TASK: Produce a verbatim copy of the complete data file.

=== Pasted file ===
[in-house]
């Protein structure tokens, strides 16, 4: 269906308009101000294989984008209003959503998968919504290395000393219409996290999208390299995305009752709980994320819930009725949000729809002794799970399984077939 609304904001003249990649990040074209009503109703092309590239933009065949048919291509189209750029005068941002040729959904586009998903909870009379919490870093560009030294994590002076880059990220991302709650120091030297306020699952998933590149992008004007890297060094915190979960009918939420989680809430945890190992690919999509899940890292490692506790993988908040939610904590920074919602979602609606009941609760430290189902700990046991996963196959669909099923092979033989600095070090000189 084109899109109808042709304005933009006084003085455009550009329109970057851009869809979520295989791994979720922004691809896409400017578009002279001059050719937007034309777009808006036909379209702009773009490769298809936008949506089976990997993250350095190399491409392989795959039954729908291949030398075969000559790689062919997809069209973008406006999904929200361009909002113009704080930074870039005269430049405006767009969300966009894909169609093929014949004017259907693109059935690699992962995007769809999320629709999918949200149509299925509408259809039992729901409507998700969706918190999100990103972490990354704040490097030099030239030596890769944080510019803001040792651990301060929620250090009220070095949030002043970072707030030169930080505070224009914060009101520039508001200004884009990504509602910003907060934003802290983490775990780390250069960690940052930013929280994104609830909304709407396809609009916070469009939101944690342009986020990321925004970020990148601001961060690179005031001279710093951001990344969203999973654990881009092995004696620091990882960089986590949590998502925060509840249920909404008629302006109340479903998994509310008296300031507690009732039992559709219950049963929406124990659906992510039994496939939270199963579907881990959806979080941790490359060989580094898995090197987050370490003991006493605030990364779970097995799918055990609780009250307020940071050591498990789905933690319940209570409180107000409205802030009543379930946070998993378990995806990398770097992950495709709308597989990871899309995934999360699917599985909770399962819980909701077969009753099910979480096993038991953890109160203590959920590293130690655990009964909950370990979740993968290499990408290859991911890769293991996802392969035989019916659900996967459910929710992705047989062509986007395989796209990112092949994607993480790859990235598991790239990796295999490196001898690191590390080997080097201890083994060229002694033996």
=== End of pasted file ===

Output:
[in-house]
């Protein structure tokens, strides 16, 4: 269906308009101000294989984008209003959503998968919504290395000393219409996290999208390299995305009752709980994320819930009725949000729809002794799970399984077939 609304904001003249990649990040074209009503109703092309590239933009065949048919291509189209750029005068941002040729959904586009998903909870009379919490870093560009030294994590002076880059990220991302709650120091030297306020699952998933590149992008004007890297060094915190979960009918939420989680809430945890190992690919999509899940890292490692506790993988908040939610904590920074919602979602609606009941609760430290189902700990046991996963196959669909099923092979033989600095070090000189 084109899109109808042709304005933009006084003085455009550009329109970057851009869809979520295989791994979720922004691809896409400017578009002279001059050719937007034309777009808006036909379209702009773009490769298809936008949506089976990997993250350095190399491409392989795959039954729908291949030398075969000559790689062919997809069209973008406006999904929200361009909002113009704080930074870039005269430049405006767009969300966009894909169609093929014949004017259907693109059935690699992962995007769809999320629709999918949200149509299925509408259809039992729901409507998700969706918190999100990103972490990354704040490097030099030239030596890769944080510019803001040792651990301060929620250090009220070095949030002043970072707030030169930080505070224009914060009101520039508001200004884009990504509602910003907060934003802290983490775990780390250069960690940052930013929280994104609830909304709407396809609009916070469009939101944690342009986020990321925004970020990148601001961060690179005031001279710093951001990344969203999973654990881009092995004696620091990882960089986590949590998502925060509840249920909404008629302006109340479903998994509310008296300031507690009732039992559709219950049963929406124990659906992510039994496939939270199963579907881990959806979080941790490359060989580094898995090197987050370490003991006493605030990364779970097995799918055990609780009250307020940071050591498990789905933690319940209570409180107000409205802030009543379930946070998993378990995806990398770097992950495709709308597989990871899309995934999360699917599985909770399962819980909701077969009753099910979480096993038991953890109160203590959920590293130690655990009964909950370990979740993968290499990408290859991911890769293991996802392969035989019916659900996967459910929710992705047989062509986007395989796209990112092949994607993480790859990235598991790239990796295999490196001898690191590390080997080097201890083994060229002694033996």